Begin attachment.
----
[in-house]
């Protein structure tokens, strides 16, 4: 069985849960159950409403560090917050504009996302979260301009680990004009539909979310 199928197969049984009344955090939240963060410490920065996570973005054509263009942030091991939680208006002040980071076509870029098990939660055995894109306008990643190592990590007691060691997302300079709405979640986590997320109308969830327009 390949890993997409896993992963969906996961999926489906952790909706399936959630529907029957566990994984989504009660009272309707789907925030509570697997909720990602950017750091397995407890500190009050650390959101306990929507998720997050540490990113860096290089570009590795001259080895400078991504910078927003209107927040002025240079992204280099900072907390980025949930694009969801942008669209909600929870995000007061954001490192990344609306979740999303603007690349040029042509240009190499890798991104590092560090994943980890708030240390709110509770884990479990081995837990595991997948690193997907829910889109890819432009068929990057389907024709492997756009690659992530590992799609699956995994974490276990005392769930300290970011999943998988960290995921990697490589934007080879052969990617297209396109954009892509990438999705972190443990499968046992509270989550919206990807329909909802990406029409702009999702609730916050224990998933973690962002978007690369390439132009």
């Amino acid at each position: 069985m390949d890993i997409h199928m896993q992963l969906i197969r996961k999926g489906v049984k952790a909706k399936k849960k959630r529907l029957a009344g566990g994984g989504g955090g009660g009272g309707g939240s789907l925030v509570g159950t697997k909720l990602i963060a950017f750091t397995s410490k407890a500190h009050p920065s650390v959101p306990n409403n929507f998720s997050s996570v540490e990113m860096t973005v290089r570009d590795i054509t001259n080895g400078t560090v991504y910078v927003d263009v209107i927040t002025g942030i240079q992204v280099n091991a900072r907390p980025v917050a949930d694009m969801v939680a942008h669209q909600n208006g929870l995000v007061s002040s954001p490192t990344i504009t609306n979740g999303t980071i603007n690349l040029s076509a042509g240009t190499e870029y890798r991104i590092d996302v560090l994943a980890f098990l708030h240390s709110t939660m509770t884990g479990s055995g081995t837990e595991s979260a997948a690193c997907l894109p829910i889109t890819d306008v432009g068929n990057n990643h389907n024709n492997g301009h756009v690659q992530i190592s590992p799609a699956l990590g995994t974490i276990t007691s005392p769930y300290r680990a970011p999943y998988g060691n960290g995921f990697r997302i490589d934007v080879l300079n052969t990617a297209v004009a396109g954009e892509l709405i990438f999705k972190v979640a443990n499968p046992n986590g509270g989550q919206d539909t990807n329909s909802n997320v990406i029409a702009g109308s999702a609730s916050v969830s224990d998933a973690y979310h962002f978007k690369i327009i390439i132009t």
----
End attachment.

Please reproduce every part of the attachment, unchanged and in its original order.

[in-house]
């Protein structure tokens, strides 16, 4: 069985849960159950409403560090917050504009996302979260301009680990004009539909979310 199928197969049984009344955090939240963060410490920065996570973005054509263009942030091991939680208006002040980071076509870029098990939660055995894109306008990643190592990590007691060691997302300079709405979640986590997320109308969830327009 390949890993997409896993992963969906996961999926489906952790909706399936959630529907029957566990994984989504009660009272309707789907925030509570697997909720990602950017750091397995407890500190009050650390959101306990929507998720997050540490990113860096290089570009590795001259080895400078991504910078927003209107927040002025240079992204280099900072907390980025949930694009969801942008669209909600929870995000007061954001490192990344609306979740999303603007690349040029042509240009190499890798991104590092560090994943980890708030240390709110509770884990479990081995837990595991997948690193997907829910889109890819432009068929990057389907024709492997756009690659992530590992799609699956995994974490276990005392769930300290970011999943998988960290995921990697490589934007080879052969990617297209396109954009892509990438999705972190443990499968046992509270989550919206990807329909909802990406029409702009999702609730916050224990998933973690962002978007690369390439132009």
């Amino acid at each position: 069985m390949d890993i997409h199928m896993q992963l969906i197969r996961k999926g489906v049984k952790a909706k399936k849960k959630r529907l029957a009344g566990g994984g989504g955090g009660g009272g309707g939240s789907l925030v509570g159950t697997k909720l990602i963060a950017f750091t397995s410490k407890a500190h009050p920065s650390v959101p306990n409403n929507f998720s997050s996570v540490e990113m860096t973005v290089r570009d590795i054509t001259n080895g400078t560090v991504y910078v927003d263009v209107i927040t002025g942030i240079q992204v280099n091991a900072r907390p980025v917050a949930d694009m969801v939680a942008h669209q909600n208006g929870l995000v007061s002040s954001p490192t990344i504009t609306n979740g999303t980071i603007n690349l040029s076509a042509g240009t190499e870029y890798r991104i590092d996302v560090l994943a980890f098990l708030h240390s709110t939660m509770t884990g479990s055995g081995t837990e595991s979260a997948a690193c997907l894109p829910i889109t890819d306008v432009g068929n990057n990643h389907n024709n492997g301009h756009v690659q992530i190592s590992p799609a699956l990590g995994t974490i276990t007691s005392p769930y300290r680990a970011p999943y998988g060691n960290g995921f990697r997302i490589d934007v080879l300079n052969t990617a297209v004009a396109g954009e892509l709405i990438f999705k972190v979640a443990n499968p046992n986590g509270g989550q919206d539909t990807n329909s909802n997320v990406i029409a702009g109308s999702a609730s916050v969830s224990d998933a973690y979310h962002f978007k690369i327009i390439i132009t």